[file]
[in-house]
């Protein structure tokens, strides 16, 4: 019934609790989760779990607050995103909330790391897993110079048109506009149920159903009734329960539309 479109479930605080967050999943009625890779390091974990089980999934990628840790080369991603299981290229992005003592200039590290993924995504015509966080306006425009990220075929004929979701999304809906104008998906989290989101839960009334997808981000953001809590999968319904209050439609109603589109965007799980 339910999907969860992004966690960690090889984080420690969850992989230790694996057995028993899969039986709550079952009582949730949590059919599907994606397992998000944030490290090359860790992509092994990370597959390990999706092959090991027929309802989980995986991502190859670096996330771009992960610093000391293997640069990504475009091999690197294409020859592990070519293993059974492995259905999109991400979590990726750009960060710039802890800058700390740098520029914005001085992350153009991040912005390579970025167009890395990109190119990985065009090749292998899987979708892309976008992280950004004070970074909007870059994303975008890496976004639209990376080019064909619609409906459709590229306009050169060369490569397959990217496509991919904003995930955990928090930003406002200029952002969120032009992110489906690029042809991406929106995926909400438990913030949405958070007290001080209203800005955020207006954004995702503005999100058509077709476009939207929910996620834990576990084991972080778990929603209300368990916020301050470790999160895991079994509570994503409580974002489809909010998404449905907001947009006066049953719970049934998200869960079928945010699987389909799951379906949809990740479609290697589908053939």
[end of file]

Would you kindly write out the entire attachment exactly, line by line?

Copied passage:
[in-house]
């Protein structure tokens, strides 16, 4: 019934609790989760779990607050995103909330790391897993110079048109506009149920159903009734329960539309 479109479930605080967050999943009625890779390091974990089980999934990628840790080369991603299981290229992005003592200039590290993924995504015509966080306006425009990220075929004929979701999304809906104008998906989290989101839960009334997808981000953001809590999968319904209050439609109603589109965007799980 339910999907969860992004966690960690090889984080420690969850992989230790694996057995028993899969039986709550079952009582949730949590059919599907994606397992998000944030490290090359860790992509092994990370597959390990999706092959090991027929309802989980995986991502190859670096996330771009992960610093000391293997640069990504475009091999690197294409020859592990070519293993059974492995259905999109991400979590990726750009960060710039802890800058700390740098520029914005001085992350153009991040912005390579970025167009890395990109190119990985065009090749292998899987979708892309976008992280950004004070970074909007870059994303975008890496976004639209990376080019064909619609409906459709590229306009050169060369490569397959990217496509991919904003995930955990928090930003406002200029952002969120032009992110489906690029042809991406929106995926909400438990913030949405958070007290001080209203800005955020207006954004995702503005999100058509077709476009939207929910996620834990576990084991972080778990929603209300368990916020301050470790999160895991079994509570994503409580974002489809909010998404449905907001947009006066049953719970049934998200869960079928945010699987389909799951379906949809990740479609290697589908053939």